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Kitchen gardens, which individuals planted near their homes for vegetables, fruit, and cooking and medicinal herbs, existed by necessity in the colonial period. Their use declined in the North during the nineteenth century as the population shifted from an agrarian to an urban lifestyle with expanding industrialization.
Beginning in the 1840s, movements promoting the health and psychic benefits of country living and gardening were led by Henry Ward Beecher and Andrew Jackson Downing, who published his influential Treatise on the Theory and Practice of Landscape Gardening in 1841. The building of railroads and other public transportation during midcentury allowed the upper and middle classes to commute into cities for work, while living more comfortably at their outskirts.
In post–Civil War suburbs, people once again planted flower and kitchen gardens, this time to alleviate the stresses in their lives, to find pleasure, and to supply themselves with healthful produce. Seedsmen, who had been selling their products for decades at general stores, began competing for these new gardeners’ business through direct mail.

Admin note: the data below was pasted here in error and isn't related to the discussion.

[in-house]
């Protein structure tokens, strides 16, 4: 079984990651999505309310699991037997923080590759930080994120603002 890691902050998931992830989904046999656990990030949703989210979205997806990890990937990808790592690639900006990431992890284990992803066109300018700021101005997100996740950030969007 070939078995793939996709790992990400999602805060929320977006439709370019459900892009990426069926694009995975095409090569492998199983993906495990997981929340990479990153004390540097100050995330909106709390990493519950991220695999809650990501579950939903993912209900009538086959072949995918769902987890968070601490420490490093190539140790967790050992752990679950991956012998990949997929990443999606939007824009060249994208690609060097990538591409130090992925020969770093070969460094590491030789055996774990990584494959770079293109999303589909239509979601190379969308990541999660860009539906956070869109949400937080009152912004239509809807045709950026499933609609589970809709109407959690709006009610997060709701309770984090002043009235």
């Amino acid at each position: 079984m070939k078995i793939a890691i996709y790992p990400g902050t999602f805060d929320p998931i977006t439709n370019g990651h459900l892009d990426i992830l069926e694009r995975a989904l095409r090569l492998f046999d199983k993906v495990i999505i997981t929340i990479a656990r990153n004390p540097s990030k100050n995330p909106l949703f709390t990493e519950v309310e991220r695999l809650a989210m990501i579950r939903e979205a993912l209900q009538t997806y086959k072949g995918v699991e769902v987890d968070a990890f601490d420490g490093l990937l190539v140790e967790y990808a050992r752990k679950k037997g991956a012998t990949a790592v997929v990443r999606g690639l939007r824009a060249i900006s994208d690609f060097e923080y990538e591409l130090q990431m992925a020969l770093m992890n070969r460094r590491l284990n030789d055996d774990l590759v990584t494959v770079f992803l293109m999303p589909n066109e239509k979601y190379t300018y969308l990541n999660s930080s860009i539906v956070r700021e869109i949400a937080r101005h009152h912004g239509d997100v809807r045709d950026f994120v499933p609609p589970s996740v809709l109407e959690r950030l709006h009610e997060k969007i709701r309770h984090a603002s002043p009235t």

Companies had the same seeds to sell, and so they attempted to outshine their rivals through the size of their catalogs, the beauty of their illustrations, and their shrewd marketing of “new and improved” strains, which they actually recycled from the eleven hundred known species and varieties of vegetables.
Postbellum gardeners looked forward to receiving the seedsmen’s catalogs each winter, when they could pour over the detailed illustrations and superlative-laden descriptions and dream about the delicious food and beautiful flowers they would cultivate come spring and summer.